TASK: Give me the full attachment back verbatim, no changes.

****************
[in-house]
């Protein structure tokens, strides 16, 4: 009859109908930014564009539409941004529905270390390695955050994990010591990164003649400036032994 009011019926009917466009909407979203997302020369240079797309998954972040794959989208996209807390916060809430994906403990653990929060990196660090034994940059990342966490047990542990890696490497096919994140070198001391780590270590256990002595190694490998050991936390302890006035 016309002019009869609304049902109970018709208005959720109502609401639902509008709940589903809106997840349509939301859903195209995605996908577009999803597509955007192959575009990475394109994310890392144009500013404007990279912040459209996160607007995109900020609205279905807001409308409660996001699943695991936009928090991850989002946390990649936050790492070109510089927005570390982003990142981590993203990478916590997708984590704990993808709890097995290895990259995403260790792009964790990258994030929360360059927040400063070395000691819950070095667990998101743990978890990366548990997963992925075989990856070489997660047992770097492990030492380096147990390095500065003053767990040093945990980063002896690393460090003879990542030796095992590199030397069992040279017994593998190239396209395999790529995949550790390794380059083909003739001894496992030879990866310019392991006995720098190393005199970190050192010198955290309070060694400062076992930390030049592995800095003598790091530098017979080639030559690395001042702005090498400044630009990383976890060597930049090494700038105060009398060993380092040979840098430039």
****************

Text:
[in-house]
């Protein structure tokens, strides 16, 4: 009859109908930014564009539409941004529905270390390695955050994990010591990164003649400036032994 009011019926009917466009909407979203997302020369240079797309998954972040794959989208996209807390916060809430994906403990653990929060990196660090034994940059990342966490047990542990890696490497096919994140070198001391780590270590256990002595190694490998050991936390302890006035 016309002019009869609304049902109970018709208005959720109502609401639902509008709940589903809106997840349509939301859903195209995605996908577009999803597509955007192959575009990475394109994310890392144009500013404007990279912040459209996160607007995109900020609205279905807001409308409660996001699943695991936009928090991850989002946390990649936050790492070109510089927005570390982003990142981590993203990478916590997708984590704990993808709890097995290895990259995403260790792009964790990258994030929360360059927040400063070395000691819950070095667990998101743990978890990366548990997963992925075989990856070489997660047992770097492990030492380096147990390095500065003053767990040093945990980063002896690393460090003879990542030796095992590199030397069992040279017994593998190239396209395999790529995949550790390794380059083909003739001894496992030879990866310019392991006995720098190393005199970190050192010198955290309070060694400062076992930390030049592995800095003598790091530098017979080639030559690395001042702005090498400044630009990383976890060597930049090494700038105060009398060993380092040979840098430039």